June 7, 2021
LANSING - Michigan Attorney General Dana Nessel filed a motion today in response to a lawsuit that argues for an increase in the state's minimum wage and appropriate paid sick time.
Last month, the Department of Attorney General was served with Mothering Justice, et al v Nessel. Plaintiffs' attorney is Mark Brewer of Goodman Acker, P.C.
The case challenges the constitutionality of Acts 368 and 369 - laws that were passed by the Legislature in September 2018 related to initiative petitions to increase the minimum wage and to provide for the accrual of paid sick leave.
The initiative petitions were originally slated to be put on the ballot in 2018 as a result of a citizen-initiated petition drive. Instead, the Legislature adopted the measures and then amended them with a simple majority. The legality of the Legislature's use of the "adopt and amend" procedure was upheld in an opinion by former Attorney General Bill Schuette and ultimately heard by the Michigan Supreme Court in 2019, pursuant to a request for advisory opinion. In the case, the Supreme Court asked the Attorney General to establish a conflict wall and appoint two sets of attorneys from the office to argue both sides of the issue. AG Nessel joined the side of her office that argued that the process, and thus the new laws, were unconstitutional. Ultimately, though, the Supreme Court declined to issue an advisory opinion.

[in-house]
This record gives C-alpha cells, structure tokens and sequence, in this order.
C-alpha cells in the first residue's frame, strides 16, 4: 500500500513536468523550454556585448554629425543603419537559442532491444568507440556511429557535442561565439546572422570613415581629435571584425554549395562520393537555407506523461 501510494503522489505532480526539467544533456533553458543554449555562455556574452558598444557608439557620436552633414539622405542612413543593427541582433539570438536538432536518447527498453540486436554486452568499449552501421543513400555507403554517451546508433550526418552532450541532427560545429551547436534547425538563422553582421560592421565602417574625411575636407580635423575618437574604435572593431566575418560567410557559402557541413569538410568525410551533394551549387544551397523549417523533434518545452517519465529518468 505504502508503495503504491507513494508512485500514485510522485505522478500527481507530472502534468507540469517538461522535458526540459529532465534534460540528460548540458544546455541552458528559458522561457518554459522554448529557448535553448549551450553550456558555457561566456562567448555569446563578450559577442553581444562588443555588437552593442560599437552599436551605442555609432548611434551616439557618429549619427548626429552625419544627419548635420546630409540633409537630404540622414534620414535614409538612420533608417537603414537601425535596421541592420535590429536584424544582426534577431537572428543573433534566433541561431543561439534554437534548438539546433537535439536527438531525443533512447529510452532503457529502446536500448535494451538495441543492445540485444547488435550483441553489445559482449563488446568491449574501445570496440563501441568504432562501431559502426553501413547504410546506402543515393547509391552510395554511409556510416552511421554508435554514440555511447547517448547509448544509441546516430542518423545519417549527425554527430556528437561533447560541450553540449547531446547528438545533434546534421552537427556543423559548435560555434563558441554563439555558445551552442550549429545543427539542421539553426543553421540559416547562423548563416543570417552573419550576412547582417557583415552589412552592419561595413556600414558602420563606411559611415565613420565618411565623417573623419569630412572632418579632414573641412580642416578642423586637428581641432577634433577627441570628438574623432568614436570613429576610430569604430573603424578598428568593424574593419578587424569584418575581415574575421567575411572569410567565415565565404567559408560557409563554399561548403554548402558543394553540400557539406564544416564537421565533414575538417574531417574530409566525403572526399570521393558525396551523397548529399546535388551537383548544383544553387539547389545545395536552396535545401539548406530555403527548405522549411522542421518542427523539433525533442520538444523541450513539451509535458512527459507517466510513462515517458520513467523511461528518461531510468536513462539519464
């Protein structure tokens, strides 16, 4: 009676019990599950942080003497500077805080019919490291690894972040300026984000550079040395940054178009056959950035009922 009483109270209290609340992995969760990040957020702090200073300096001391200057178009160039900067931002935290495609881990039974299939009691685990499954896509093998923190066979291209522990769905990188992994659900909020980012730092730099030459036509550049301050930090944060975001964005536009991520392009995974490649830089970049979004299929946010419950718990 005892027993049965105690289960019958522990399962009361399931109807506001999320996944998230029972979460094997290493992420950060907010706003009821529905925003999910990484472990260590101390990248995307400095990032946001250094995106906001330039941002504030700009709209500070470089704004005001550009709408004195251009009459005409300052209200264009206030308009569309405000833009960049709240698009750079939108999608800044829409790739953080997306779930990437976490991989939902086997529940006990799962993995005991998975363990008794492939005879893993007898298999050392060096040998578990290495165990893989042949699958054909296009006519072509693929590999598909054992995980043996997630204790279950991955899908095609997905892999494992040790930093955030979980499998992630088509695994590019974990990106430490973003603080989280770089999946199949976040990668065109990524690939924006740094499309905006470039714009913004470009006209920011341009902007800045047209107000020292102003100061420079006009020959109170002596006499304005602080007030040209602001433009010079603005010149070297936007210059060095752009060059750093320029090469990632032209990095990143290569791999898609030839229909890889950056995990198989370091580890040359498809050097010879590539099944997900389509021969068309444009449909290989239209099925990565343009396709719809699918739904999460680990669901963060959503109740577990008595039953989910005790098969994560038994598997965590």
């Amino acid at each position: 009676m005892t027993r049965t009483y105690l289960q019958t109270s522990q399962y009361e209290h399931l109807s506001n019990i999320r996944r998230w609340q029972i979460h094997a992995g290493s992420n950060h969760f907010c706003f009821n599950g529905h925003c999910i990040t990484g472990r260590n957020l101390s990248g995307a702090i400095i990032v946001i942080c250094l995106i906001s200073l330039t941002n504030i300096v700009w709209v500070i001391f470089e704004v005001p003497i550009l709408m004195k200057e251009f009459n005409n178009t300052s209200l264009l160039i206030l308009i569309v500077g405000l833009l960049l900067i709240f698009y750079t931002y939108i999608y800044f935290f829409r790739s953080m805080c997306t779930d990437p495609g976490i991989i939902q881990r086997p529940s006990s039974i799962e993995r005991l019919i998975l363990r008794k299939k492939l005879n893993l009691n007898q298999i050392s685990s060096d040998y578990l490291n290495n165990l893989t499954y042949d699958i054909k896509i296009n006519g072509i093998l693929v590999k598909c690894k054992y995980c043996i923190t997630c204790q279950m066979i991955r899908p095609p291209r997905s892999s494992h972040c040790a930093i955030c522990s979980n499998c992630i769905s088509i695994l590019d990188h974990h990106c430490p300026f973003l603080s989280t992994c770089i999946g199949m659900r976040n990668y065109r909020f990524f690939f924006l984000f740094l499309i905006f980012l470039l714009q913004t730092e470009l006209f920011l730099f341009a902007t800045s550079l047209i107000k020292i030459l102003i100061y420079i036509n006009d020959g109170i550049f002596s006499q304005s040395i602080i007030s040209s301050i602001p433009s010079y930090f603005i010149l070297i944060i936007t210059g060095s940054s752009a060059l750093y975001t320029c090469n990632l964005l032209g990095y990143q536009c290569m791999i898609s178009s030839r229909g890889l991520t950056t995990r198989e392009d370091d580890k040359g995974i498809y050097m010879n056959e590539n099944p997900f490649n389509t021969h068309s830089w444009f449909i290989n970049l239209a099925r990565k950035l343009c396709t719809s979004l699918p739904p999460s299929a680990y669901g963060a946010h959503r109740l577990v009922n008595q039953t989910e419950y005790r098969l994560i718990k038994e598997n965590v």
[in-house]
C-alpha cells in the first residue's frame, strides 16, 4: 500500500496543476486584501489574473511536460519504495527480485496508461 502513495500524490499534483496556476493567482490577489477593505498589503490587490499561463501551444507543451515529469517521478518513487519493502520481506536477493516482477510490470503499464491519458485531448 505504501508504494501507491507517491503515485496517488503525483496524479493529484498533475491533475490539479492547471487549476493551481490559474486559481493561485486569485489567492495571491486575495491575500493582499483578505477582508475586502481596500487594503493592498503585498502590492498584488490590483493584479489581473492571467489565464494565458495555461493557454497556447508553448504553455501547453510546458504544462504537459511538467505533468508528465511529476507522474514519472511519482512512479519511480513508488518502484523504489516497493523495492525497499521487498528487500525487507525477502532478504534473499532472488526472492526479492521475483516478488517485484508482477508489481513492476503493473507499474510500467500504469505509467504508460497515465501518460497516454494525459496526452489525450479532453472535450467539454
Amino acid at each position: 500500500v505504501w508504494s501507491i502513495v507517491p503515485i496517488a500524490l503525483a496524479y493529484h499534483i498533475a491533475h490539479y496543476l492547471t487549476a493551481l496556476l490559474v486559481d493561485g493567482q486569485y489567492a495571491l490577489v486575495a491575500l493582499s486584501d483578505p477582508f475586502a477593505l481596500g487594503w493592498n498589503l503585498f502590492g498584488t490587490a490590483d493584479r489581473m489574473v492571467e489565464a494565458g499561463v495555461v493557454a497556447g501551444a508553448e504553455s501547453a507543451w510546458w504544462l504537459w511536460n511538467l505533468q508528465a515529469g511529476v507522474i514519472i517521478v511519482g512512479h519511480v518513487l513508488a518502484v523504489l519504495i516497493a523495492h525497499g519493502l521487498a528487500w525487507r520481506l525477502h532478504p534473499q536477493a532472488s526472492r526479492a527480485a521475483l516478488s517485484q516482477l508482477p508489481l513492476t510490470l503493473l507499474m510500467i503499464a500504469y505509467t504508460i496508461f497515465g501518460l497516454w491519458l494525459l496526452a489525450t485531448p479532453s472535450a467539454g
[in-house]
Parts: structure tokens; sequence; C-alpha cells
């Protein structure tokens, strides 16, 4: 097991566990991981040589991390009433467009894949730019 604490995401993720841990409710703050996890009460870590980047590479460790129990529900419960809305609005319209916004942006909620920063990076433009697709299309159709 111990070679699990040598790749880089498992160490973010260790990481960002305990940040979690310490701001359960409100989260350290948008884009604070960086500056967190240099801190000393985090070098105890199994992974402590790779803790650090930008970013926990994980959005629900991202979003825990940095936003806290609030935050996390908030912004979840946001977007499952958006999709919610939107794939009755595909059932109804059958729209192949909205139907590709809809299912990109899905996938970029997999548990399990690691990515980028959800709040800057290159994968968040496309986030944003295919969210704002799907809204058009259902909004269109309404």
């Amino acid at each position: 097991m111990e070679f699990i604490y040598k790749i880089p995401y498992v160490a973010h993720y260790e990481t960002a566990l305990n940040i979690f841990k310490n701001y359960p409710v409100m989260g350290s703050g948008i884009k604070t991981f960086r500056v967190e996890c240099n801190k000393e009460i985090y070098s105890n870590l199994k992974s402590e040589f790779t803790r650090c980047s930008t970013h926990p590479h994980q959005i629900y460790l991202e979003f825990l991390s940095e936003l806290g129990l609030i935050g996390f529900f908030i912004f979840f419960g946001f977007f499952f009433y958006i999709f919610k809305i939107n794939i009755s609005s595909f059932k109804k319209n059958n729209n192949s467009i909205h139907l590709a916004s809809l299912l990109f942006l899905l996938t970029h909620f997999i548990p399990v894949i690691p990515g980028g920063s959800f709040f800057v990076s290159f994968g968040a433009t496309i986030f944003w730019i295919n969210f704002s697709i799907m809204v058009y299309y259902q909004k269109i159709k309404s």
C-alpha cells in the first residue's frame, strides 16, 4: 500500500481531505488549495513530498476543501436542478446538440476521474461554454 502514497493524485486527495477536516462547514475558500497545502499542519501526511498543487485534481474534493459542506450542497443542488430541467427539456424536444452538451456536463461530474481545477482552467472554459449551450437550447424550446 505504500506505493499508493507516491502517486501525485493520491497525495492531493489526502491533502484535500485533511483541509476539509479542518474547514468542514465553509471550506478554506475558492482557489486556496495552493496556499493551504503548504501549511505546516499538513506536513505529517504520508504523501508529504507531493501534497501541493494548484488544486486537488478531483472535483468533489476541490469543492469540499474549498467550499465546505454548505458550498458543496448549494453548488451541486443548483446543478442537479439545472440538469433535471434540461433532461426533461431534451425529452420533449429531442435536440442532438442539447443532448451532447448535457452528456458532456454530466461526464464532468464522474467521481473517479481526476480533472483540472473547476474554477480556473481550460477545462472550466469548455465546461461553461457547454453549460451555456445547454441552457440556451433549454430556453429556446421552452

This current lawsuit places the question of the constitutionality of Acts 368 and 369 before the courts once again. This time, AG Nessel has been named as a defendant in the lawsuit based on the opinion rendered by her predecessor. But she's not a proper defendant and has filed a motion to dismiss on that basis.
In the motion, filed this afternoon, Nessel argues she "agrees with the policy arguments set forth in the Complaint. The Plaintiffs are correct to point out that the Legislature performed an unconstitutional end-run around the initiative process in its lame-duck 'adopt and amend' gambit. Nevertheless, the Attorney General seeks summary disposition under MCR 2.116(C)(8) because, based on the allegations in the Complaint, she is not the proper party against whom to bring any of the Complaint's three Counts."
"I believe the actions undertaken by the Republican legislature to adopt and then gut the substance of the One Fair Wage and Paid Sick Leave Act were unconstitutional and undermined the will of Michigan residents," Nessel said. "Mr. Brewer knows that the surest way to resolve this issue is by bringing suit against the State of Michigan and arguing the merits of the case in court. Instead, he chose to take an adversarial stance against an ally by suing the Department of Attorney General. Mr. Brewer's actions do not serve his clients, nor will they bring necessary resolution to this issue."